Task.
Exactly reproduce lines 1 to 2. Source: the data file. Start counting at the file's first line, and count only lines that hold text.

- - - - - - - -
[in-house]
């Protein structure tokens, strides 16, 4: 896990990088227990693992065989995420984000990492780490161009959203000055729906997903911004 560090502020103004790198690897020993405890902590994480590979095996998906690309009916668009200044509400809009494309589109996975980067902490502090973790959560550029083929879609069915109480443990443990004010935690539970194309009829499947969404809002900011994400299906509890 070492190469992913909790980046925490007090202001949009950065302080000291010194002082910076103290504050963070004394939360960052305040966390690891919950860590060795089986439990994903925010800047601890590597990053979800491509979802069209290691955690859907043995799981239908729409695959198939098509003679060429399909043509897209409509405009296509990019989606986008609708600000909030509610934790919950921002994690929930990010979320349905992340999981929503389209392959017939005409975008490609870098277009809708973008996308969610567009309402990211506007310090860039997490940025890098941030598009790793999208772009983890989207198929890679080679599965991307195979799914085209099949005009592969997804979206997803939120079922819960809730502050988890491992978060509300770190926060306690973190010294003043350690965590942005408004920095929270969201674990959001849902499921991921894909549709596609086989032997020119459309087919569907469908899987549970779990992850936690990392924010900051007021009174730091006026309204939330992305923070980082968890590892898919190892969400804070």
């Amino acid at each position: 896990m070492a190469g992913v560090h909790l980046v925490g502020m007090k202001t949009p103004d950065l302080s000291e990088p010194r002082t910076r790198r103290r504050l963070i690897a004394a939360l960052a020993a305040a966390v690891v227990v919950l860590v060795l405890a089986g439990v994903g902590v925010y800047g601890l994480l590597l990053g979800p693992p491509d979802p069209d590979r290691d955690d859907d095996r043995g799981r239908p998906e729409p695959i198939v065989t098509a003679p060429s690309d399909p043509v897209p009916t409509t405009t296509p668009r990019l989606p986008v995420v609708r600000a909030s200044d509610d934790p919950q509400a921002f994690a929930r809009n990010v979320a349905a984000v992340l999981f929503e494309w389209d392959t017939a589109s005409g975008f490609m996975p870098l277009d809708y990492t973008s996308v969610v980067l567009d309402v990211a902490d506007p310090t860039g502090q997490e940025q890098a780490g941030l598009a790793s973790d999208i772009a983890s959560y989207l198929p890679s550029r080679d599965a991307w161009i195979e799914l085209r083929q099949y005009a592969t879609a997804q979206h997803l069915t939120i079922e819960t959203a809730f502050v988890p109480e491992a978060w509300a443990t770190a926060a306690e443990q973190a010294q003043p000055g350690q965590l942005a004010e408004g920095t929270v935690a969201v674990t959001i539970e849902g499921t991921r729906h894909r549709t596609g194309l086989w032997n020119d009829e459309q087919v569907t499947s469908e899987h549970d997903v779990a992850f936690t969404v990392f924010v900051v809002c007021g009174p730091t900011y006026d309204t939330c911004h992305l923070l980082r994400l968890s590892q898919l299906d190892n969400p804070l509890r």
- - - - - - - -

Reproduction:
[in-house]
């Protein structure tokens, strides 16, 4: 896990990088227990693992065989995420984000990492780490161009959203000055729906997903911004 560090502020103004790198690897020993405890902590994480590979095996998906690309009916668009200044509400809009494309589109996975980067902490502090973790959560550029083929879609069915109480443990443990004010935690539970194309009829499947969404809002900011994400299906509890 070492190469992913909790980046925490007090202001949009950065302080000291010194002082910076103290504050963070004394939360960052305040966390690891919950860590060795089986439990994903925010800047601890590597990053979800491509979802069209290691955690859907043995799981239908729409695959198939098509003679060429399909043509897209409509405009296509990019989606986008609708600000909030509610934790919950921002994690929930990010979320349905992340999981929503389209392959017939005409975008490609870098277009809708973008996308969610567009309402990211506007310090860039997490940025890098941030598009790793999208772009983890989207198929890679080679599965991307195979799914085209099949005009592969997804979206997803939120079922819960809730502050988890491992978060509300770190926060306690973190010294003043350690965590942005408004920095929270969201674990959001849902499921991921894909549709596609086989032997020119459309087919569907469908899987549970779990992850936690990392924010900051007021009174730091006026309204939330992305923070980082968890590892898919190892969400804070």